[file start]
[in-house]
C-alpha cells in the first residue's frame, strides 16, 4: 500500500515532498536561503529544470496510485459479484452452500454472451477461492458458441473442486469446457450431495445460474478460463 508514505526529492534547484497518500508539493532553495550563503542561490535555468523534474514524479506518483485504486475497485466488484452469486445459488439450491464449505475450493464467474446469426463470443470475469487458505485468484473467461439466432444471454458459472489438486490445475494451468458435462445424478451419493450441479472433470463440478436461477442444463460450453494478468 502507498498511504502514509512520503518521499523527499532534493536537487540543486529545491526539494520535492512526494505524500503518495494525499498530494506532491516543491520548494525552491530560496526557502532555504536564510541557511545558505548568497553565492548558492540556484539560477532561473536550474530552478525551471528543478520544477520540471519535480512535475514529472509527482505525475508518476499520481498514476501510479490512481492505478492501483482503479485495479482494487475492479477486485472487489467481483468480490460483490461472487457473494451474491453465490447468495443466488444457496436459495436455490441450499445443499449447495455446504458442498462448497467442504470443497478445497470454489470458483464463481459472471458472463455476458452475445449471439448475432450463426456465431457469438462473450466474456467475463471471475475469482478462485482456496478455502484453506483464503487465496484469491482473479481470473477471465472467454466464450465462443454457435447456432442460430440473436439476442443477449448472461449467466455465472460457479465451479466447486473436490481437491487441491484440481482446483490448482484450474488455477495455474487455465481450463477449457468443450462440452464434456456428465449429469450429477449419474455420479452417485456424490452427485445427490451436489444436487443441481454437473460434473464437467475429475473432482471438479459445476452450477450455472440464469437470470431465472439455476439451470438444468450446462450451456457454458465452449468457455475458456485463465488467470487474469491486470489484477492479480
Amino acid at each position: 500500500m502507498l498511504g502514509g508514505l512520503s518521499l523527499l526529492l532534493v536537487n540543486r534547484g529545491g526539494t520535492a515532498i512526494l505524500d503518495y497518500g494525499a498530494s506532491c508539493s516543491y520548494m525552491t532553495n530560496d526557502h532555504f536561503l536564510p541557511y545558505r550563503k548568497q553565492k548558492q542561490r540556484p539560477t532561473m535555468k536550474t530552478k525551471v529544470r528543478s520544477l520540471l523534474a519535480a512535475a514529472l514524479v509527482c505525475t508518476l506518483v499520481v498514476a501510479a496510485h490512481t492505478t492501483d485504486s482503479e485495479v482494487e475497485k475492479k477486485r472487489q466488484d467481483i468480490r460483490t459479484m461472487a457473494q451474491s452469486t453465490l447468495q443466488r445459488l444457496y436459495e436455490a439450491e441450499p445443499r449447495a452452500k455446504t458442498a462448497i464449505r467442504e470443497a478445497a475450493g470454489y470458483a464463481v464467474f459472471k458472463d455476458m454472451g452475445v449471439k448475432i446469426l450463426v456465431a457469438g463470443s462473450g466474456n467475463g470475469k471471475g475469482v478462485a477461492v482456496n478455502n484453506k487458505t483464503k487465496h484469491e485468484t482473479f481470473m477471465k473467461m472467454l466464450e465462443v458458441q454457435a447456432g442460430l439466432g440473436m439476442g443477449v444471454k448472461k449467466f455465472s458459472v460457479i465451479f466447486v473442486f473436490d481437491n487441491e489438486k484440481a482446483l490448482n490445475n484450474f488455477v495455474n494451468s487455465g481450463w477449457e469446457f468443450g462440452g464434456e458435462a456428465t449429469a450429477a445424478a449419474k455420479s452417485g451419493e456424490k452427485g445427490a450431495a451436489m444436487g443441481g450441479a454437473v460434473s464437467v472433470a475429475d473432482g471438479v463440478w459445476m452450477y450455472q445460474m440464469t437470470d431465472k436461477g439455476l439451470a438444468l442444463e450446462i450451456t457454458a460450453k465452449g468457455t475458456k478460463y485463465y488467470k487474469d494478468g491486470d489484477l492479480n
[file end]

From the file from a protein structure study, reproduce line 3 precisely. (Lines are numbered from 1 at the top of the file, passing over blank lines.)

Amino acid at each position: 500500500m502507498l498511504g502514509g508514505l512520503s518521499l523527499l526529492l532534493v536537487n540543486r534547484g529545491g526539494t520535492a515532498i512526494l505524500d503518495y497518500g494525499a498530494s506532491c508539493s516543491y520548494m525552491t532553495n530560496d526557502h532555504f536561503l536564510p541557511y545558505r550563503k548568497q553565492k548558492q542561490r540556484p539560477t532561473m535555468k536550474t530552478k525551471v529544470r528543478s520544477l520540471l523534474a519535480a512535475a514529472l514524479v509527482c505525475t508518476l506518483v499520481v498514476a501510479a496510485h490512481t492505478t492501483d485504486s482503479e485495479v482494487e475497485k475492479k477486485r472487489q466488484d467481483i468480490r460483490t459479484m461472487a457473494q451474491s452469486t453465490l447468495q443466488r445459488l444457496y436459495e436455490a439450491e441450499p445443499r449447495a452452500k455446504t458442498a462448497i464449505r467442504e470443497a478445497a475450493g470454489y470458483a464463481v464467474f459472471k458472463d455476458m454472451g452475445v449471439k448475432i446469426l450463426v456465431a457469438g463470443s462473450g466474456n467475463g470475469k471471475g475469482v478462485a477461492v482456496n478455502n484453506k487458505t483464503k487465496h484469491e485468484t482473479f481470473m477471465k473467461m472467454l466464450e465462443v458458441q454457435a447456432g442460430l439466432g440473436m439476442g443477449v444471454k448472461k449467466f455465472s458459472v460457479i465451479f466447486v473442486f473436490d481437491n487441491e489438486k484440481a482446483l490448482n490445475n484450474f488455477v495455474n494451468s487455465g481450463w477449457e469446457f468443450g462440452g464434456e458435462a456428465t449429469a450429477a445424478a449419474k455420479s452417485g451419493e456424490k452427485g445427490a450431495a451436489m444436487g443441481g450441479a454437473v460434473s464437467v472433470a475429475d473432482g471438479v463440478w459445476m452450477y450455472q445460474m440464469t437470470d431465472k436461477g439455476l439451470a438444468l442444463e450446462i450451456t457454458a460450453k465452449g468457455t475458456k478460463y485463465y488467470k487474469d494478468g491486470d489484477l492479480n